When I think of my dad’s illness and, eventually, his death, I will say that I had some very brave moments.  In fact, maybe too many than I would care for – especially before turning 30.  There were a lot of times when he was sick that I had to step up and embrace being a caretaker to a man I consider a hero.  There was a lot of courage in my own commitment to get healthy.  And, even though during his sickness there were many times that I chose be angry, resentful, or just straight up indifferent out of fear for being sad, in the final days of his life I mustered up every ounce of courage possible to tell the man I love most in this world goodbye.  In the week following my dad’s passing, I was brave while I tried to comfort people at his visitation who were also mourning the loss of someone who meant so much to them.  And, even though I excused myself to the nursery way too often to “check on Whit’s diaper situation” and started having a mini panic attack when I felt like there were too many chairs in Fellowship Hall following the funeral (Thank you, Mindy M., for immediately fixing this. 🙂 )  I felt I did an adequate job of being gracious at the funeral and I am 300% positive Dad would have been proud.

However, in the year following his passing, I’m most certain that I have not been entirely brave.  There are a lot of things that I originally pushed aside in the name of grieving, but seemed to have moved into the category of “Things I Choose Not to Think About, Because If I Move On To The Next Stage In My Life Then My Mourning Period Is Over And That Scares Me.”

For instance: I am terrified of dating.  It’s something that I really have no experience in.  In college, there wasn’t so much dating as there was “hanging out.”  At least, I hear people “hung out”.  I’d like to pretend that I had the kind of game that could lead to “hanging out”, but I watched too much SVU and Criminal Minds to think that was a good idea.  Then, when my life became so centered on illness, I didn’t think it was a good idea to invite anyone into my life who didn’t already unconditionally love me.  So now, I’m trying to do what most of my friends figured out years ago.  And while that’s scary, it’s still just an issue that could be resolved in a very self-deprecating and amusing episode of The Mindy Project.  What terrifies me most is that the man I’ll end up sharing my life with will most-likely have never met my dad.  That might sound silly, but there is absolutely no way of simply explaining my dad to someone and coming even close to doing him justice.  When I make inanimate objects sing or blurt out things like “Oh, Heavens, No!” or “Good grief!”, you can tell within 10 minutes of hanging out with my mom where that came from.  But then there’s this very prevalent side of me that is dry and sarcastic and gets grumpy while waiting for people to make a decision or standing in line or being surrounded by crowds of people or busy stores (I guess I could’ve just gone with an all-encompassing “gets grumpy”) and always has to fight the urge to tell people that they could probably just walk when they say they’re just going to run to the bathroom real quick.  That side of me that is usually easy going, but occasionally needs to write an angry but well-worded and entertaining letter, email, Facebook Message, and/or series of Post-It notes or just go on a really long drive?  That part of me is pretty hard to explain and nearly impossible to forgive without the proof of it’s source.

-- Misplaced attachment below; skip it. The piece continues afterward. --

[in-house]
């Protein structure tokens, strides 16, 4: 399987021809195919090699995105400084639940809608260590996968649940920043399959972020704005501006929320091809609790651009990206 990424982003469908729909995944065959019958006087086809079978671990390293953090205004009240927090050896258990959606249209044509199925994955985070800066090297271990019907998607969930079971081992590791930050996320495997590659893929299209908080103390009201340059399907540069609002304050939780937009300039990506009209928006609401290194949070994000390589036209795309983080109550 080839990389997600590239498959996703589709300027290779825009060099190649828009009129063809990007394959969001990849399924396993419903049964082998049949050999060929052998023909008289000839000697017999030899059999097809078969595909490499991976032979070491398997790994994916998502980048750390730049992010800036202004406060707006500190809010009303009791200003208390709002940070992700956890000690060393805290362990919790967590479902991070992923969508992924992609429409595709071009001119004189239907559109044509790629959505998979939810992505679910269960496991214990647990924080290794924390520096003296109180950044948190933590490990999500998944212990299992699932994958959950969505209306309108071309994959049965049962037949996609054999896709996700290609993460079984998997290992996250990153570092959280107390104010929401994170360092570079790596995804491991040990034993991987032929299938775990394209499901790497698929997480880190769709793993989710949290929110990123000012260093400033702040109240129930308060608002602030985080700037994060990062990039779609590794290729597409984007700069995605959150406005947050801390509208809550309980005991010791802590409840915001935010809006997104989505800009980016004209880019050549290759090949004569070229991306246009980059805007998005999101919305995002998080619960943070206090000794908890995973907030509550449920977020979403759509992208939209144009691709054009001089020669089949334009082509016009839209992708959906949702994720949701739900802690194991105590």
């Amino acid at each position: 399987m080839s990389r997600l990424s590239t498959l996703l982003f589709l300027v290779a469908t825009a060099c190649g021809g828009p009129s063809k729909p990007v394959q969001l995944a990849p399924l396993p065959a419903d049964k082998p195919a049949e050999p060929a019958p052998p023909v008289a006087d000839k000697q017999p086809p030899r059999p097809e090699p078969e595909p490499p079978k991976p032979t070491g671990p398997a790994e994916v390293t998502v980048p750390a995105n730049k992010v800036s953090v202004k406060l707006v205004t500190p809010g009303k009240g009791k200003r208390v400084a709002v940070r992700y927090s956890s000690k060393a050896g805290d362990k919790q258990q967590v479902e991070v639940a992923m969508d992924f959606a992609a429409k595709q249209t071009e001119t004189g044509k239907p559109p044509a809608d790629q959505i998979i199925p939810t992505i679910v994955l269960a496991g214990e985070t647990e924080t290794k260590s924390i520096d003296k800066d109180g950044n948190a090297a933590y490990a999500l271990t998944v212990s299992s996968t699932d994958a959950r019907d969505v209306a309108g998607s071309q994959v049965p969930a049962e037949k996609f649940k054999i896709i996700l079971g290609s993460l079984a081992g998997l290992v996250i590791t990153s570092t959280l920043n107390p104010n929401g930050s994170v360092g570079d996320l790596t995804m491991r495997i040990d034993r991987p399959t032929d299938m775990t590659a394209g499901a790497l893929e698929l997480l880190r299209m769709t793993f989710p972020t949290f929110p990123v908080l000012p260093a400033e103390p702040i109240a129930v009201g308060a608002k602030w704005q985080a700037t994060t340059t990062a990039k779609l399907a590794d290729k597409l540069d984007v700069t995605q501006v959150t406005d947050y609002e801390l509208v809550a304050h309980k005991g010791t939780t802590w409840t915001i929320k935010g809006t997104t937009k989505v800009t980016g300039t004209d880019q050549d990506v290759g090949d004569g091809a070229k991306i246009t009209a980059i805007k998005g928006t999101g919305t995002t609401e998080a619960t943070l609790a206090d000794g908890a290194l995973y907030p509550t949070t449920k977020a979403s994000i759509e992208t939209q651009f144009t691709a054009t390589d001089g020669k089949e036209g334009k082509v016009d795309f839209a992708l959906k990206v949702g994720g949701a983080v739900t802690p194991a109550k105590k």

I’m a little lost in all other areas of my life, too.  I think the main issue is that I’m afraid to leave my little bubble of grief.  I cut myself some slack in that first year without my dad to basically just survive.  I worked two jobs and it was okay, because I didn’t really have a whole lot of time to think about anything.  I promised myself I’d use that year to figure out what I want to do when I grow up, but now it’s been a year and three months and I have done very little of the self-reflection that I need to do in order to figure out that grown up stuff.  I mean, I have talking points that I use for things like family get-togethers and unexpectedly running into old classmates or friends.  And I definitely have leftover escapism fantasies from when my dad was sick that basically involve me opening up a bakery or moving into a house straight out of a Nancy Myers movie and writing romance novels under an awesome pseudonym.  I just haven’t done enough practical thinking on the issue.  I know it’s because I’m scared to leave this place of grieving.  I know I’ll always grieve my dad.  I am so much like him that not having him here is just incredibly lonely.  However, I know that in order to become a well-adjusted, happy, and successful adult I need to make some more room in my head for something other than my dead dad.  So, I guess this next year’s for that.

I’ve been wanting to write more, but most of my personal writing has been pretty – well – personal and a bit dark.  Since, historically, this blog has been a pretty silly place to talk about what’s been going on in my life it felt a bit fake to post about, oh, I don’t know a Taylor Swift Running Mix, when the theme of my life has been “Holy Shit, I miss my dad.”  But now that I have shared my burden a bit, we can get back to regular postings.  Despite being a little bit afraid, I am really excited to see what this year brings and to share it with all of my devoted readers.  (To my mom, my sister, my aunts, and the mothers of my friends:  You’re welcome.)  Also, I’m pretty sure this is at least the second time I’ve mentioned a Taylor Swift Running Mix in this blog.  I promise you, I’ve never made one.  It’s just always the most ridiculous thing I can think of.  That doesn’t mean I won’t try, though.  😉


And since we could all use some very sincere cheesiness: